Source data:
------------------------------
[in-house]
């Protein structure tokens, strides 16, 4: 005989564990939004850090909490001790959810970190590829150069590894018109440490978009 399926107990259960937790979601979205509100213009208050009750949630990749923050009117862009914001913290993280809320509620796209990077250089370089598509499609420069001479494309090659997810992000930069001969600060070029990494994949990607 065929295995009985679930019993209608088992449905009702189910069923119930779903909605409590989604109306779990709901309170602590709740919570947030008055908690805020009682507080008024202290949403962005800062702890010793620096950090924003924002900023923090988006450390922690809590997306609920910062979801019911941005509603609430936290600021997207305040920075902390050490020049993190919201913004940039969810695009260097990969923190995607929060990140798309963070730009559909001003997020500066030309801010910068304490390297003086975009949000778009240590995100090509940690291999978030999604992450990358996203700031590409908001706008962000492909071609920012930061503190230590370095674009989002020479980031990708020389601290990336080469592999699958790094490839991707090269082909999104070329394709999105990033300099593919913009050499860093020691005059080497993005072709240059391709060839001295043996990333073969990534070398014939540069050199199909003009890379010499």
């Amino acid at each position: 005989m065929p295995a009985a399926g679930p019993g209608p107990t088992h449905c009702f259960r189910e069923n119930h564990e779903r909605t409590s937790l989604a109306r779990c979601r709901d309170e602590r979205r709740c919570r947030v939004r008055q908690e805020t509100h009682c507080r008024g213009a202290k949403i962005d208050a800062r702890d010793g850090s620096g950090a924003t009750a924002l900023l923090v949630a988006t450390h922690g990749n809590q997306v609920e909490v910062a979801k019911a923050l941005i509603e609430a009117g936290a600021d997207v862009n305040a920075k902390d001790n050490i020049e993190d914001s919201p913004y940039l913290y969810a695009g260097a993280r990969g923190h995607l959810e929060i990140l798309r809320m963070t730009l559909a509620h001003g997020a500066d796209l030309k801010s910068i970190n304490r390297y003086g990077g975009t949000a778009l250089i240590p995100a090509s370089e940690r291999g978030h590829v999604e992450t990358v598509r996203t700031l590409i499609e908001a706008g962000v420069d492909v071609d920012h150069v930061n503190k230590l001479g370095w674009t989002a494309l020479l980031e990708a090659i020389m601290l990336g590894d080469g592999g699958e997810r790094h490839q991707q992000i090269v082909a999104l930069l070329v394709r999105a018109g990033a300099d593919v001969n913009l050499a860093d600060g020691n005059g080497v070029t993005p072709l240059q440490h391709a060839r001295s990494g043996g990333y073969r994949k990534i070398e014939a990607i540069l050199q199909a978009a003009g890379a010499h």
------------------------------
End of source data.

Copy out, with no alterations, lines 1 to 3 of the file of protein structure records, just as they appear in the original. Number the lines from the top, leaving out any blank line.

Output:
[in-house]
């Protein structure tokens, strides 16, 4: 005989564990939004850090909490001790959810970190590829150069590894018109440490978009 399926107990259960937790979601979205509100213009208050009750949630990749923050009117862009914001913290993280809320509620796209990077250089370089598509499609420069001479494309090659997810992000930069001969600060070029990494994949990607 065929295995009985679930019993209608088992449905009702189910069923119930779903909605409590989604109306779990709901309170602590709740919570947030008055908690805020009682507080008024202290949403962005800062702890010793620096950090924003924002900023923090988006450390922690809590997306609920910062979801019911941005509603609430936290600021997207305040920075902390050490020049993190919201913004940039969810695009260097990969923190995607929060990140798309963070730009559909001003997020500066030309801010910068304490390297003086975009949000778009240590995100090509940690291999978030999604992450990358996203700031590409908001706008962000492909071609920012930061503190230590370095674009989002020479980031990708020389601290990336080469592999699958790094490839991707090269082909999104070329394709999105990033300099593919913009050499860093020691005059080497993005072709240059391709060839001295043996990333073969990534070398014939540069050199199909003009890379010499």
């Amino acid at each position: 005989m065929p295995a009985a399926g679930p019993g209608p107990t088992h449905c009702f259960r189910e069923n119930h564990e779903r909605t409590s937790l989604a109306r779990c979601r709901d309170e602590r979205r709740c919570r947030v939004r008055q908690e805020t509100h009682c507080r008024g213009a202290k949403i962005d208050a800062r702890d010793g850090s620096g950090a924003t009750a924002l900023l923090v949630a988006t450390h922690g990749n809590q997306v609920e909490v910062a979801k019911a923050l941005i509603e609430a009117g936290a600021d997207v862009n305040a920075k902390d001790n050490i020049e993190d914001s919201p913004y940039l913290y969810a695009g260097a993280r990969g923190h995607l959810e929060i990140l798309r809320m963070t730009l559909a509620h001003g997020a500066d796209l030309k801010s910068i970190n304490r390297y003086g990077g975009t949000a778009l250089i240590p995100a090509s370089e940690r291999g978030h590829v999604e992450t990358v598509r996203t700031l590409i499609e908001a706008g962000v420069d492909v071609d920012h150069v930061n503190k230590l001479g370095w674009t989002a494309l020479l980031e990708a090659i020389m601290l990336g590894d080469g592999g699958e997810r790094h490839q991707q992000i090269v082909a999104l930069l070329v394709r999105a018109g990033a300099d593919v001969n913009l050499a860093d600060g020691n005059g080497v070029t993005p072709l240059q440490h391709a060839r001295s990494g043996g990333y073969r994949k990534i070398e014939a990607i540069l050199q199909a978009a003009g890379a010499h």